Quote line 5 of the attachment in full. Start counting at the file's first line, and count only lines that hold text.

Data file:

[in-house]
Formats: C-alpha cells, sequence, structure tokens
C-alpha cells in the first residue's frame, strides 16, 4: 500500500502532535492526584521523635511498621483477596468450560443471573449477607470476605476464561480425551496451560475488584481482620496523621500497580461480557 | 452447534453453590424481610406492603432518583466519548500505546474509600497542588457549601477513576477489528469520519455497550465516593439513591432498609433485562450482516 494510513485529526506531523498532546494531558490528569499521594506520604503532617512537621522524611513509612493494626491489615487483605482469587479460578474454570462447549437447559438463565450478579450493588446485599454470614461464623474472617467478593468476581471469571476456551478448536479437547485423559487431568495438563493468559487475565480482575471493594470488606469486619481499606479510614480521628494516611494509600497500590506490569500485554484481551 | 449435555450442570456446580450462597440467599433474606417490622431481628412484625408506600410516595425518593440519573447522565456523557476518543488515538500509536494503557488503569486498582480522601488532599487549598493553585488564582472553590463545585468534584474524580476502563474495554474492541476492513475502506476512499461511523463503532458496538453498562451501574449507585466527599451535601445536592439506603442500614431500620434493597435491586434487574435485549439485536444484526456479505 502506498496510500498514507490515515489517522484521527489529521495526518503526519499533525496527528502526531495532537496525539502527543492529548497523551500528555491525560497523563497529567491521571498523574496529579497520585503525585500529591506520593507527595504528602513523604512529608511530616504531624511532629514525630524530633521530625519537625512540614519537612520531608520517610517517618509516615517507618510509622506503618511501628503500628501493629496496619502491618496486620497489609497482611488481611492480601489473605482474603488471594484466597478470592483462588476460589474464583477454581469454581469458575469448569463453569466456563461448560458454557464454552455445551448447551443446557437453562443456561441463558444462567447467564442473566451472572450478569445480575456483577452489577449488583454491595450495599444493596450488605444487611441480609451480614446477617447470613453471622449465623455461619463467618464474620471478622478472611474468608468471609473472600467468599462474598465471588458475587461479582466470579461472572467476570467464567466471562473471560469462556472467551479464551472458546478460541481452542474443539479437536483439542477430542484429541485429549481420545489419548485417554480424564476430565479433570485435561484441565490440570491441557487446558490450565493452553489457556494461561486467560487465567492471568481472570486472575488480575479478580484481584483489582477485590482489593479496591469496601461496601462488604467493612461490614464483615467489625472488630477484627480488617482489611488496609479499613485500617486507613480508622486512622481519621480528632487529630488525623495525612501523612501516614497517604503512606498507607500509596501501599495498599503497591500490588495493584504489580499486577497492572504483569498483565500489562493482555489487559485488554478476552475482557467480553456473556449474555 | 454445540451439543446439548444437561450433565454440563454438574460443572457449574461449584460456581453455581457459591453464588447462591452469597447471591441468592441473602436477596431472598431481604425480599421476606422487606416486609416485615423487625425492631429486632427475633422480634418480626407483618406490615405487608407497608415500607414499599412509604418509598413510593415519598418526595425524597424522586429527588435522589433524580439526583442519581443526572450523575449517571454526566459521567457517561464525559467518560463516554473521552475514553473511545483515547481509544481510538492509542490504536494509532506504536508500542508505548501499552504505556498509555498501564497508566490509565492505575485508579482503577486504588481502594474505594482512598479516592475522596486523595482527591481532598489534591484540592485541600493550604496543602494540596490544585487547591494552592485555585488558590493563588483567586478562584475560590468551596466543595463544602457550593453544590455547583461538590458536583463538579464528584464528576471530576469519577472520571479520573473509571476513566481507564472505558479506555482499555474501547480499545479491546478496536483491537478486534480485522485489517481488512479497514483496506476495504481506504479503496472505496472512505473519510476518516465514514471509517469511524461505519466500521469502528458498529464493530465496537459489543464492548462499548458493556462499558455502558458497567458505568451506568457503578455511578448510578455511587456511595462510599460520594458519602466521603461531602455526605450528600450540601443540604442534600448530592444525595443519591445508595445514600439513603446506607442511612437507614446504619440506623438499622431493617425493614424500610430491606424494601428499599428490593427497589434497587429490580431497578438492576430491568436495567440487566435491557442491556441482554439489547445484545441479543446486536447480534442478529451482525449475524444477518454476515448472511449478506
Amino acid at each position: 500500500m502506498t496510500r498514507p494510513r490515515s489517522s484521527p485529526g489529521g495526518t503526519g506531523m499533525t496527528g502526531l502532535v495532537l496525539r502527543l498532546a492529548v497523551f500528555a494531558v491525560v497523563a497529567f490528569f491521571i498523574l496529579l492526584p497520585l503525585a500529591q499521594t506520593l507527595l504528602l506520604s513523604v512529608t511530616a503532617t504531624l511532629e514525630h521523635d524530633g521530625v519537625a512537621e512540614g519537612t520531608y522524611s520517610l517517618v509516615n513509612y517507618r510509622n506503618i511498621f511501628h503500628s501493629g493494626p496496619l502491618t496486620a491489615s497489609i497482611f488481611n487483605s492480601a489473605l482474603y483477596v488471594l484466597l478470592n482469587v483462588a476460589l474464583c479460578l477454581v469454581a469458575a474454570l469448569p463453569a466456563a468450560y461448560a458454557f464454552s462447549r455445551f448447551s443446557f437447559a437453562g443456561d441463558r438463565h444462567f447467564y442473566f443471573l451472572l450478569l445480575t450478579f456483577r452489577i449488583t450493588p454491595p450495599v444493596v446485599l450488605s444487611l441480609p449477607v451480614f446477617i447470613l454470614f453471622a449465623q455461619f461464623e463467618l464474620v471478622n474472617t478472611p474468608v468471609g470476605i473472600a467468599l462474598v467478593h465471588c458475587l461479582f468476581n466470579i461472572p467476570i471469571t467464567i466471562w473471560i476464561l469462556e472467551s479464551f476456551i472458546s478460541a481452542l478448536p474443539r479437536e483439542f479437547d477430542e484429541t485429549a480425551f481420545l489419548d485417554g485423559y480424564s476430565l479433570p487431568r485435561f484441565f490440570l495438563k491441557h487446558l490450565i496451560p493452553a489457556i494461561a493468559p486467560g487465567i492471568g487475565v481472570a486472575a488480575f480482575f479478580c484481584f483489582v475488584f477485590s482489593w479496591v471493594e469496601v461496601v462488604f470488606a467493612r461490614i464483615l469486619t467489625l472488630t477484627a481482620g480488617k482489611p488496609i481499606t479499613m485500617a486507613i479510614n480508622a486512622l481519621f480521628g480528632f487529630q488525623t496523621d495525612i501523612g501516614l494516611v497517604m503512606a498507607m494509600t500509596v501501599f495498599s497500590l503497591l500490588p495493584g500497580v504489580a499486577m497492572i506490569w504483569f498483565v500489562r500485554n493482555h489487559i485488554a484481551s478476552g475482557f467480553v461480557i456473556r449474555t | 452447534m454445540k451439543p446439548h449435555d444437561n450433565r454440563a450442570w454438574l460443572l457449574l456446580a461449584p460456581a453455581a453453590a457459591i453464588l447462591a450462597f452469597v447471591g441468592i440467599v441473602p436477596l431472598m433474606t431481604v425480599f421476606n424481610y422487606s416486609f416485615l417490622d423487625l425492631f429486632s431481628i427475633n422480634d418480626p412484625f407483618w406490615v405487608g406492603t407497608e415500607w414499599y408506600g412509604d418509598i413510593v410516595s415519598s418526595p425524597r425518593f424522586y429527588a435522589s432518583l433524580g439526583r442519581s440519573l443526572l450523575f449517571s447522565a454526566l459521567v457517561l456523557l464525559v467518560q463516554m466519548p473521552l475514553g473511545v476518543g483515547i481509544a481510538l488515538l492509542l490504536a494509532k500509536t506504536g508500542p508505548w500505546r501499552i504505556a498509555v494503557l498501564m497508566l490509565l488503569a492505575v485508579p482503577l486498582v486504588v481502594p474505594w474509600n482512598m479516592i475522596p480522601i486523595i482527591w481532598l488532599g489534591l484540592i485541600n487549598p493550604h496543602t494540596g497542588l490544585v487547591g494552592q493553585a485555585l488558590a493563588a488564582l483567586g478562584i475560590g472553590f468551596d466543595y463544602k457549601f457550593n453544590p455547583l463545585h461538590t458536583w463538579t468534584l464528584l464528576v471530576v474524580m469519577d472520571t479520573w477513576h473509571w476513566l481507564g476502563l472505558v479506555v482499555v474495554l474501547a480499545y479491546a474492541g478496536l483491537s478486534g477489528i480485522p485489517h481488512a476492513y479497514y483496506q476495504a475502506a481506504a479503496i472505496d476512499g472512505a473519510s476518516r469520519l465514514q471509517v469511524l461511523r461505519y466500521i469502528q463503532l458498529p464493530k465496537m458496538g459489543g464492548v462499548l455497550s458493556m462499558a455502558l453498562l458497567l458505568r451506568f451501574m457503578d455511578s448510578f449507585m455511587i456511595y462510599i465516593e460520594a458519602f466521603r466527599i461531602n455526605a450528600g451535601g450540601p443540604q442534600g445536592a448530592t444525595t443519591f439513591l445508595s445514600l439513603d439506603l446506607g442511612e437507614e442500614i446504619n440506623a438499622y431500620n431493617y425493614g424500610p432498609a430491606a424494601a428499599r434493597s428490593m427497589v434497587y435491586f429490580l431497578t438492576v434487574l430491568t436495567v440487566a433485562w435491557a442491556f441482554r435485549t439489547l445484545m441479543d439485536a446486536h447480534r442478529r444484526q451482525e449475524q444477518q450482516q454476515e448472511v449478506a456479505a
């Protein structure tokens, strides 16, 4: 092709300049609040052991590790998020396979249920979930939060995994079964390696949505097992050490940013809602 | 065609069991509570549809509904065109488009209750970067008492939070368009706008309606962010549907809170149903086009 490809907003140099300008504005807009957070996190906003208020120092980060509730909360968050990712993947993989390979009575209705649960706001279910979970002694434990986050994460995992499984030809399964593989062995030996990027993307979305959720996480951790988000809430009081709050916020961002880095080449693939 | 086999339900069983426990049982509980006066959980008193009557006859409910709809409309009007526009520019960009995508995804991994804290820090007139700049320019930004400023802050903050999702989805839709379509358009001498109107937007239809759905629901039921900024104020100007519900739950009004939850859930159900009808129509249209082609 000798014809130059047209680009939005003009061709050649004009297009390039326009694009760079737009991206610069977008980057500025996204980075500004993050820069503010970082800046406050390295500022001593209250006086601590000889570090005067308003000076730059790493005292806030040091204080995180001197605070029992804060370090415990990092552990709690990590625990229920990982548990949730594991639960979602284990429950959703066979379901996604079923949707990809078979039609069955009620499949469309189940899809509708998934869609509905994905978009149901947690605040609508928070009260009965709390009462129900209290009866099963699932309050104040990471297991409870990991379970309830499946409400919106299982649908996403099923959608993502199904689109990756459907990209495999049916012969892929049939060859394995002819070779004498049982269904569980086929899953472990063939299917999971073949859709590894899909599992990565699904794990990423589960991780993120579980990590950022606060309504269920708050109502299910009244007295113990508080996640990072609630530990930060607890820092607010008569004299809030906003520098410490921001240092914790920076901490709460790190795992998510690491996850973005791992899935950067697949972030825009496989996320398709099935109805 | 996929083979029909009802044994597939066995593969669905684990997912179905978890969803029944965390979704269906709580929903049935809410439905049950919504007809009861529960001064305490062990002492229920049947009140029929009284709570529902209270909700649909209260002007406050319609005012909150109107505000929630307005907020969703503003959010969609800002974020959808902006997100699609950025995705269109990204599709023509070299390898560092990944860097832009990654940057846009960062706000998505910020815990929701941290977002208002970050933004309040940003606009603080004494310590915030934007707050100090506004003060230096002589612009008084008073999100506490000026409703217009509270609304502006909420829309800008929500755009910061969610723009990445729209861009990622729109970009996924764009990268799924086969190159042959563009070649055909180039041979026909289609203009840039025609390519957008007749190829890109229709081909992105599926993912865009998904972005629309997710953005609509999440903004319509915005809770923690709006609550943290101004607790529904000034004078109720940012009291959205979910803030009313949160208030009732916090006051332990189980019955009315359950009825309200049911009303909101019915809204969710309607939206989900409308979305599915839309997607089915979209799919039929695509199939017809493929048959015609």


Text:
């Protein structure tokens, strides 16, 4: 092709300049609040052991590790998020396979249920979930939060995994079964390696949505097992050490940013809602 | 065609069991509570549809509904065109488009209750970067008492939070368009706008309606962010549907809170149903086009 490809907003140099300008504005807009957070996190906003208020120092980060509730909360968050990712993947993989390979009575209705649960706001279910979970002694434990986050994460995992499984030809399964593989062995030996990027993307979305959720996480951790988000809430009081709050916020961002880095080449693939 | 086999339900069983426990049982509980006066959980008193009557006859409910709809409309009007526009520019960009995508995804991994804290820090007139700049320019930004400023802050903050999702989805839709379509358009001498109107937007239809759905629901039921900024104020100007519900739950009004939850859930159900009808129509249209082609 000798014809130059047209680009939005003009061709050649004009297009390039326009694009760079737009991206610069977008980057500025996204980075500004993050820069503010970082800046406050390295500022001593209250006086601590000889570090005067308003000076730059790493005292806030040091204080995180001197605070029992804060370090415990990092552990709690990590625990229920990982548990949730594991639960979602284990429950959703066979379901996604079923949707990809078979039609069955009620499949469309189940899809509708998934869609509905994905978009149901947690605040609508928070009260009965709390009462129900209290009866099963699932309050104040990471297991409870990991379970309830499946409400919106299982649908996403099923959608993502199904689109990756459907990209495999049916012969892929049939060859394995002819070779004498049982269904569980086929899953472990063939299917999971073949859709590894899909599992990565699904794990990423589960991780993120579980990590950022606060309504269920708050109502299910009244007295113990508080996640990072609630530990930060607890820092607010008569004299809030906003520098410490921001240092914790920076901490709460790190795992998510690491996850973005791992899935950067697949972030825009496989996320398709099935109805 | 996929083979029909009802044994597939066995593969669905684990997912179905978890969803029944965390979704269906709580929903049935809410439905049950919504007809009861529960001064305490062990002492229920049947009140029929009284709570529902209270909700649909209260002007406050319609005012909150109107505000929630307005907020969703503003959010969609800002974020959808902006997100699609950025995705269109990204599709023509070299390898560092990944860097832009990654940057846009960062706000998505910020815990929701941290977002208002970050933004309040940003606009603080004494310590915030934007707050100090506004003060230096002589612009008084008073999100506490000026409703217009509270609304502006909420829309800008929500755009910061969610723009990445729209861009990622729109970009996924764009990268799924086969190159042959563009070649055909180039041979026909289609203009840039025609390519957008007749190829890109229709081909992105599926993912865009998904972005629309997710953005609509999440903004319509915005809770923690709006609550943290101004607790529904000034004078109720940012009291959205979910803030009313949160208030009732916090006051332990189980019955009315359950009825309200049911009303909101019915809204969710309607939206989900409308979305599915839309997607089915979209799919039929695509199939017809493929048959015609």